Gnomes originated in green and pleasant islands far from the threat of other larger peoples. When the elves developed ships capable of crossing the vast ocean they first reached the islands of the gnomes just after the goblins first arrived and began to eat and sacrifice gnomes. The elves and gnomes quickly became fast allies. After the war the gnomes spread with the elves throughout the known world. Gnomes make good adventurers and excel in roles suited to their keen minds, small size, and limited strength.
Characteristic        Average    Minimum
STR    1d3        2        1
CON    3d6+1        11-12        4
SIZ    1        1        1
INT    4d6        15        4
POW    2d6+5        13        7
DEX    2d6+10    17        12
APP    3d6        10-11        3
Move 6
Hit Points for average NPC 6
Damage Bonus (db) for average NPC -1d6
Armour: often nil but can wear any armour.
Skills: Art 15% (+10), Bargain 25% (+10), Sailing 00% (-15), Climb 15% (-25), Ride 00% (-35), Conceal Object 10% (-15), Hide 25% (+5), Move Quietly 30% (+10), Fast Talk 25% (+10), Oratory 15% (+10), World Lore 25% (+10) Craft 10% (+5), Scribe 05% (+05), Insight 20% (+5), Listen 20% (+5) Sense 20% (+5) Total 0.
Weapon Skills: Gnomes use short and medium length weapons at the same base skill as humans. However, all medium length weapons must be wielded with both hands by a gnome and they cannot use long weapons at all. 
In addition gnome scale weapons can be used with the usual base %. These are about 1/3 the length and price of human weapons. All gnome weapons are one length category less (minimum short), and STR requirements are divided by nine (round up). DEX requirements are unchanged. Weapon Hit points are 1/3 usual (round up). Gnomes favour bladed weapons because bladed weapons do 1/3 the damage of human weapons (d3’s and d4’s become 1pt, d6’s and become d2’s, d8’s and d10’s become d3’s, pluses are rounded down) while bludgeoning weapons do 1/9x damage (every d6, d8 or d10 becomes a dice side and all lesser dice and bonuses are lost but the final minimum is 1 damage. For example a heavy mace is 1d8, a gnome heavy mace is d1 or 1pt, in fact all bludgeoning weapons listed in MW do 1pt at gnome scale).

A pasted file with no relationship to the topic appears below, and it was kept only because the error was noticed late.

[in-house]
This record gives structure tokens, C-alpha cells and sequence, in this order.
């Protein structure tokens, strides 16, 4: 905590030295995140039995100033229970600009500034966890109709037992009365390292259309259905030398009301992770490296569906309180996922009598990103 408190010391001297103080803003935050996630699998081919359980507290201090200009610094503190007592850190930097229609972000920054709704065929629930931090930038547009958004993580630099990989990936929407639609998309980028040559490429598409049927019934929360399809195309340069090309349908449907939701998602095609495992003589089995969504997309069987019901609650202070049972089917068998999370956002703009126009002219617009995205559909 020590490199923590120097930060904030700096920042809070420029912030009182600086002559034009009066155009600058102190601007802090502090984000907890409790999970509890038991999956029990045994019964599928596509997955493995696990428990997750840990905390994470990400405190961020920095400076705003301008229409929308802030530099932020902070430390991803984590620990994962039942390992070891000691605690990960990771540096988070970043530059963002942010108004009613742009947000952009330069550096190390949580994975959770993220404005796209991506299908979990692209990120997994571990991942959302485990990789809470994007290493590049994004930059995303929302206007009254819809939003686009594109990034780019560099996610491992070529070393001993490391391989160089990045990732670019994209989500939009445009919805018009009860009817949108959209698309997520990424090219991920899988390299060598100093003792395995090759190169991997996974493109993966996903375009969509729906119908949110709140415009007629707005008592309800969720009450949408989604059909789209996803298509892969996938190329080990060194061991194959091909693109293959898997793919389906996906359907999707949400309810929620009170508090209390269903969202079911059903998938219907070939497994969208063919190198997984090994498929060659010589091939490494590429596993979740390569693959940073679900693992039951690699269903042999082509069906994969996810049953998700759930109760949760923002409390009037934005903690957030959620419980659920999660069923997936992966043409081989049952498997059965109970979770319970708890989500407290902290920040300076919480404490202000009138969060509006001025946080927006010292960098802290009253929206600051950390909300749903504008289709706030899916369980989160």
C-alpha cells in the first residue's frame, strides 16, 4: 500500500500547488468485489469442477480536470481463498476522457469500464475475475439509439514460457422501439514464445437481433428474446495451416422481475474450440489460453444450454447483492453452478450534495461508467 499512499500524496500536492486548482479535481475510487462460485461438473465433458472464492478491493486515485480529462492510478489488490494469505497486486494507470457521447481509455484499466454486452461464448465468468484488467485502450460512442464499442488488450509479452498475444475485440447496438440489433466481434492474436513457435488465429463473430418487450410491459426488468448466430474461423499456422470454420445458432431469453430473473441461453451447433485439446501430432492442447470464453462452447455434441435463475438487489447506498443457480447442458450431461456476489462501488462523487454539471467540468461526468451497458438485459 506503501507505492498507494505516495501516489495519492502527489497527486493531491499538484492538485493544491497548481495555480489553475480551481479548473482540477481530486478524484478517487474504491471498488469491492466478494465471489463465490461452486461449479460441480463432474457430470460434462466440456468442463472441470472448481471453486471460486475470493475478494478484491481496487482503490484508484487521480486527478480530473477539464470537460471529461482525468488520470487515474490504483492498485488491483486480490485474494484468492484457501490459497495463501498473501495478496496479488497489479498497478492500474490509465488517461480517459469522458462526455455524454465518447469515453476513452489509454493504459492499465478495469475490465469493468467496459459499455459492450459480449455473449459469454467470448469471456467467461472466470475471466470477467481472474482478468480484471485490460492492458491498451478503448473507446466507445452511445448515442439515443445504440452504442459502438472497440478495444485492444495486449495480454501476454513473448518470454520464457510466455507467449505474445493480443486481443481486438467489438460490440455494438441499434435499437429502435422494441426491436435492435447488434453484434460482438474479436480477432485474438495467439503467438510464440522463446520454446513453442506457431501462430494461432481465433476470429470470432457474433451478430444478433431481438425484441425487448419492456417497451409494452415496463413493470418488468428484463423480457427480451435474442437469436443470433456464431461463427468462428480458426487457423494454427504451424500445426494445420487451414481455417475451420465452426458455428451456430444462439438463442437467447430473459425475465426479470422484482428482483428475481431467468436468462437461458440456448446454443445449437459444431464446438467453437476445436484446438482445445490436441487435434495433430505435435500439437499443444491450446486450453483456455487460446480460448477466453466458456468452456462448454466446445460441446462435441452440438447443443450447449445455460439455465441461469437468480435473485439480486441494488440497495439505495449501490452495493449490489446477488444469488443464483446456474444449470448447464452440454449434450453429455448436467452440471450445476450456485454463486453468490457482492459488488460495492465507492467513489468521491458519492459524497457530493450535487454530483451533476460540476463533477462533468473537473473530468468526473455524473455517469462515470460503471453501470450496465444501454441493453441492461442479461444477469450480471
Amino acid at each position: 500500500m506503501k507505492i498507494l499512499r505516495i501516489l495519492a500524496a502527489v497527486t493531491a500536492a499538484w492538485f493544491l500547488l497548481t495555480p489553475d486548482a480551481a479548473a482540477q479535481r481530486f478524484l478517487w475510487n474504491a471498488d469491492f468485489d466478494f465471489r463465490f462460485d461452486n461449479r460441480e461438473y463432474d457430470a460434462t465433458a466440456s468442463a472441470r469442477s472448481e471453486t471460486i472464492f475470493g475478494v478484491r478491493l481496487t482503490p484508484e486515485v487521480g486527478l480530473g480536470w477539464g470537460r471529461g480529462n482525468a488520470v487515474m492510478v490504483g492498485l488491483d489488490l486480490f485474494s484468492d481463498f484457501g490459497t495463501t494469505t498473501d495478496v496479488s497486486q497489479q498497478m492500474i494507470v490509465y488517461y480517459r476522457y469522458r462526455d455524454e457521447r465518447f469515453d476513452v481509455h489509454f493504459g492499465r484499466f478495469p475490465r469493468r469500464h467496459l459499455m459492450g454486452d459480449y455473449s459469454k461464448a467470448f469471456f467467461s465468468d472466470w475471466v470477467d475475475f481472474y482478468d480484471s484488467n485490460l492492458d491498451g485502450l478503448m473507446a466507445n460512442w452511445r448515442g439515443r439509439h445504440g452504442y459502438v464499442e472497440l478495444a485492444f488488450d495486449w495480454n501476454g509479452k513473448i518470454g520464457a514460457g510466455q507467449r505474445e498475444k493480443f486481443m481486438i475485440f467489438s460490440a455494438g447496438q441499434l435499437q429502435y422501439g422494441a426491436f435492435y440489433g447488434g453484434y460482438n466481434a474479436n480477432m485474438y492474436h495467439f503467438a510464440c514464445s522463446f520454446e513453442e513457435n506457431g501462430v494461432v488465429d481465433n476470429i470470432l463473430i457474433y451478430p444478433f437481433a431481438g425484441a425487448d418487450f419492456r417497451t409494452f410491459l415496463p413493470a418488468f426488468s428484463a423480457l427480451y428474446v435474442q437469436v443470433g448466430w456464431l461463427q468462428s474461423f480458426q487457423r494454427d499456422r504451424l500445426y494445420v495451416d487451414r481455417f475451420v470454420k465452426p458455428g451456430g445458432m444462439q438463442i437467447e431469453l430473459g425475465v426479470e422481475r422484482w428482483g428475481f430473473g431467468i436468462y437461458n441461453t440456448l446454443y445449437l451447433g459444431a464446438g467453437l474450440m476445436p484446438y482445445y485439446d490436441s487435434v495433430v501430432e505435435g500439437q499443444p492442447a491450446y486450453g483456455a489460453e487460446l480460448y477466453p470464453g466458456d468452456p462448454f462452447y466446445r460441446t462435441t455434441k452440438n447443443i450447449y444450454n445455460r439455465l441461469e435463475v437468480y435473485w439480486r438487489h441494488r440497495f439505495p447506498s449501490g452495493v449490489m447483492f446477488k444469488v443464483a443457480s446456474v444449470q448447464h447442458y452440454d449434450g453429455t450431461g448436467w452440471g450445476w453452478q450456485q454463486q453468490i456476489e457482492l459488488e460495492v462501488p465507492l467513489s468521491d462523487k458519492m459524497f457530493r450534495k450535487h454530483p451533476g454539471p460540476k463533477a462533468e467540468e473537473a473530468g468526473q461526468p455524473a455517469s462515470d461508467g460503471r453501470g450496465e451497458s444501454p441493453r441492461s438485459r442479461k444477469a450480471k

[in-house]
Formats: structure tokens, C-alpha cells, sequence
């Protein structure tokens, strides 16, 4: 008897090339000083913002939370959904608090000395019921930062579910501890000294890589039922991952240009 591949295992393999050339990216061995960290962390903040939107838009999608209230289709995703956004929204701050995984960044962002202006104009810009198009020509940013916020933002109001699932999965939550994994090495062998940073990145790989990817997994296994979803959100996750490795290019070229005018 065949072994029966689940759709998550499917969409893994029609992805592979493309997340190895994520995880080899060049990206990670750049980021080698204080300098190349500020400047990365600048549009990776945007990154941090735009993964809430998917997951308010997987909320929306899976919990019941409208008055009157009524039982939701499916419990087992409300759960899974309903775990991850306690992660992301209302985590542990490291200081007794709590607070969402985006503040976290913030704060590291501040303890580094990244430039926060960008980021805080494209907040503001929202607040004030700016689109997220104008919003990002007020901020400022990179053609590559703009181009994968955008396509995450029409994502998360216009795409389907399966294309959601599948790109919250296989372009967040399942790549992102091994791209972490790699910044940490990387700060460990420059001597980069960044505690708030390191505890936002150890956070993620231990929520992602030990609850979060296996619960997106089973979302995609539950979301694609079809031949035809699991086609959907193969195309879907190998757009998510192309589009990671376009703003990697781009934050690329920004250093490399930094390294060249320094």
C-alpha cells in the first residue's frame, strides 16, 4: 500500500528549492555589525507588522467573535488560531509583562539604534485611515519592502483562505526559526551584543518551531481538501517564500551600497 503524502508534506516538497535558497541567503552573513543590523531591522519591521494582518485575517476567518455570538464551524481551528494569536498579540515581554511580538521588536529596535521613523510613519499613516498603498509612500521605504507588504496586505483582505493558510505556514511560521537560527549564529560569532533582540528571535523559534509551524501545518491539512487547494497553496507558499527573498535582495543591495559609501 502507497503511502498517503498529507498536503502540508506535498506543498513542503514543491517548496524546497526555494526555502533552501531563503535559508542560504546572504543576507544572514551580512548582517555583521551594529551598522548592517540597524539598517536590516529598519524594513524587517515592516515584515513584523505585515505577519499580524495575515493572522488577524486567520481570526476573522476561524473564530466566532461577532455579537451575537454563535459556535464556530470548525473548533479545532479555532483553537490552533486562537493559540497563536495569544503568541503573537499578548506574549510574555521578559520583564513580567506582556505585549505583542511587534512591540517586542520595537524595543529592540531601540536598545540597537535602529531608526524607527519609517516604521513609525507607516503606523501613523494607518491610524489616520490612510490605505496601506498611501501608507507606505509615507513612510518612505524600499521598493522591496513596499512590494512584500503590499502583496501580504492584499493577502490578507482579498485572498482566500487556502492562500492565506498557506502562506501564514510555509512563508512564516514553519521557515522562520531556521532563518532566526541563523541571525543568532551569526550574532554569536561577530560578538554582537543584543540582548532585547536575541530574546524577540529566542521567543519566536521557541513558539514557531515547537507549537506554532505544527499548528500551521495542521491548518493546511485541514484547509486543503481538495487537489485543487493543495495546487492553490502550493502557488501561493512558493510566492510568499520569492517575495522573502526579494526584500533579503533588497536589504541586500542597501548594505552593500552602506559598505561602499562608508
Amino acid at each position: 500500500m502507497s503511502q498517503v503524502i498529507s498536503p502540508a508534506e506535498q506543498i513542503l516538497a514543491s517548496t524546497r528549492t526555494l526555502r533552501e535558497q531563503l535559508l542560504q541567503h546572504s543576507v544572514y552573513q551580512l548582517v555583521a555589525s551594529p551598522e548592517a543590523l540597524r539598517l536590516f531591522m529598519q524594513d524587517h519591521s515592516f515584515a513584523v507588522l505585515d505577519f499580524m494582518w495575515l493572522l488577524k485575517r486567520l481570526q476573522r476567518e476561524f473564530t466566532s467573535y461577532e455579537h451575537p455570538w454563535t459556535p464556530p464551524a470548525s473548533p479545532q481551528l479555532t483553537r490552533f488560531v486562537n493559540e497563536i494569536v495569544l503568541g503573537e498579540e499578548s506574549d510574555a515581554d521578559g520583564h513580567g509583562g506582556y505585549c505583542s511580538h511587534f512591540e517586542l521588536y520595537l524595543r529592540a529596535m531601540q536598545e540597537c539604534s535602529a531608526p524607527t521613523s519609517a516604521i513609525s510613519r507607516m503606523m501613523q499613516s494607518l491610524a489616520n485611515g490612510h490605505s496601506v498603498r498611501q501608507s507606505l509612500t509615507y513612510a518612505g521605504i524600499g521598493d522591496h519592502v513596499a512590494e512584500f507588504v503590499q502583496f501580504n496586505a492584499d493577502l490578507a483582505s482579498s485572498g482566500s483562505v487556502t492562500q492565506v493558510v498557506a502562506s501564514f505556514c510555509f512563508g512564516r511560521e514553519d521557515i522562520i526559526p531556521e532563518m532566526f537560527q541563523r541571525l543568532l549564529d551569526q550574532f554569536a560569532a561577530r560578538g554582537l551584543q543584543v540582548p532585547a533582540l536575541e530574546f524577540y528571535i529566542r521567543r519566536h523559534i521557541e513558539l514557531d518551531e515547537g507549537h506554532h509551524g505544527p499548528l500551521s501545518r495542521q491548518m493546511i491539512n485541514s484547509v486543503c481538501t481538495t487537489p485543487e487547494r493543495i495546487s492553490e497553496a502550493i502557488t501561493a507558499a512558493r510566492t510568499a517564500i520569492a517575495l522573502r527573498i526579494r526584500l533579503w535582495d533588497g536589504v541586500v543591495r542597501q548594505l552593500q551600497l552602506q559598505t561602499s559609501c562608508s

Gnome shields also cost 1/3 but also offer 1/3 the usual protection 1/3 (round up). Armour however is priced mostly by the skilled work needed to make it and costs full price as well as providing the normal dice of protection.
For other gnome gear where the amount of material rather than hours of skilled artisan is the main determiner of price the cost is about 1/3 that of human gear.

 

Edited by Coronoides
Changed STR to 1d3

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Today’s offering is a little more unusual, a dog soldier. Unable to wield weapons our legionnaire has to rely on his bite for damage. Therefore to give him utility as a fighter I aimed to give him the highest hit points and armor I could. He also has some special effect skills like ‘track’ at high levels. 

magicworldcs dog soldier.pdf

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Some more behind the scenes writing. This includes guidance for players and my assumptions/clarifications.

Skills
Weapon classes, each its own skill are described in the Combat chapter (MW78-79). Where an occupation gives free choice of a weapon skill I assume this includes skill in shields. When allocating skill points bare in mind this guidance: a professional has relevant skills at 51 to 100. With a skill of 51 or greater you can perform routine tasks (such as a blacksmith making a horseshoe) without any need to roll (AS102). Therefore as you proceed through this section of character generation you should assign the largest bonuses to skills your character uses to make a living. In addition, having at least one high weapon skill and good Dodge and/or Shield is strongly recommended. 
Magic World details specific rules for skills of 101+ for the following skills: Brawl, Craft, Potions, Sailing, and Weapon Skills. Advanced Sorcery has a chapter called Arete which provides optional rules for very high skill levels (AS102). Like all optional rules though ask you Chronicler.